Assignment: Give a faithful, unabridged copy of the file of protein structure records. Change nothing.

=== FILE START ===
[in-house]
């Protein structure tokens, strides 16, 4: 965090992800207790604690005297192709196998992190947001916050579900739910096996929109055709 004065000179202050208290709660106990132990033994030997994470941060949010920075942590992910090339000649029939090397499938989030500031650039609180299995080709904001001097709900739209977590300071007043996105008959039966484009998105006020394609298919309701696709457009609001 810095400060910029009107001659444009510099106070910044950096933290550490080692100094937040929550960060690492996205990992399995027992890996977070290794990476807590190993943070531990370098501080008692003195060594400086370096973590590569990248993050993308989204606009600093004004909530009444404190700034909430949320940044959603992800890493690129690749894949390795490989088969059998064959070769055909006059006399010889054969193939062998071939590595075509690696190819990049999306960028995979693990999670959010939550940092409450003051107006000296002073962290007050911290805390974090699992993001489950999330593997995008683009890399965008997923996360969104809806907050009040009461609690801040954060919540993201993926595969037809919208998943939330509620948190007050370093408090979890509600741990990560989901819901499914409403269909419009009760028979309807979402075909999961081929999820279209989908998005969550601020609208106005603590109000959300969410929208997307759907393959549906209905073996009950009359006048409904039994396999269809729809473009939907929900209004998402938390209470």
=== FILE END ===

[in-house]
């Protein structure tokens, strides 16, 4: 965090992800207790604690005297192709196998992190947001916050579900739910096996929109055709 004065000179202050208290709660106990132990033994030997994470941060949010920075942590992910090339000649029939090397499938989030500031650039609180299995080709904001001097709900739209977590300071007043996105008959039966484009998105006020394609298919309701696709457009609001 810095400060910029009107001659444009510099106070910044950096933290550490080692100094937040929550960060690492996205990992399995027992890996977070290794990476807590190993943070531990370098501080008692003195060594400086370096973590590569990248993050993308989204606009600093004004909530009444404190700034909430949320940044959603992800890493690129690749894949390795490989088969059998064959070769055909006059006399010889054969193939062998071939590595075509690696190819990049999306960028995979693990999670959010939550940092409450003051107006000296002073962290007050911290805390974090699992993001489950999330593997995008683009890399965008997923996360969104809806907050009040009461609690801040954060919540993201993926595969037809919208998943939330509620948190007050370093408090979890509600741990990560989901819901499914409403269909419009009760028979309807979402075909999961081929999820279209989908998005969550601020609208106005603590109000959300969410929208997307759907393959549906209905073996009950009359006048409904039994396999269809729809473009939907929900209004998402938390209470």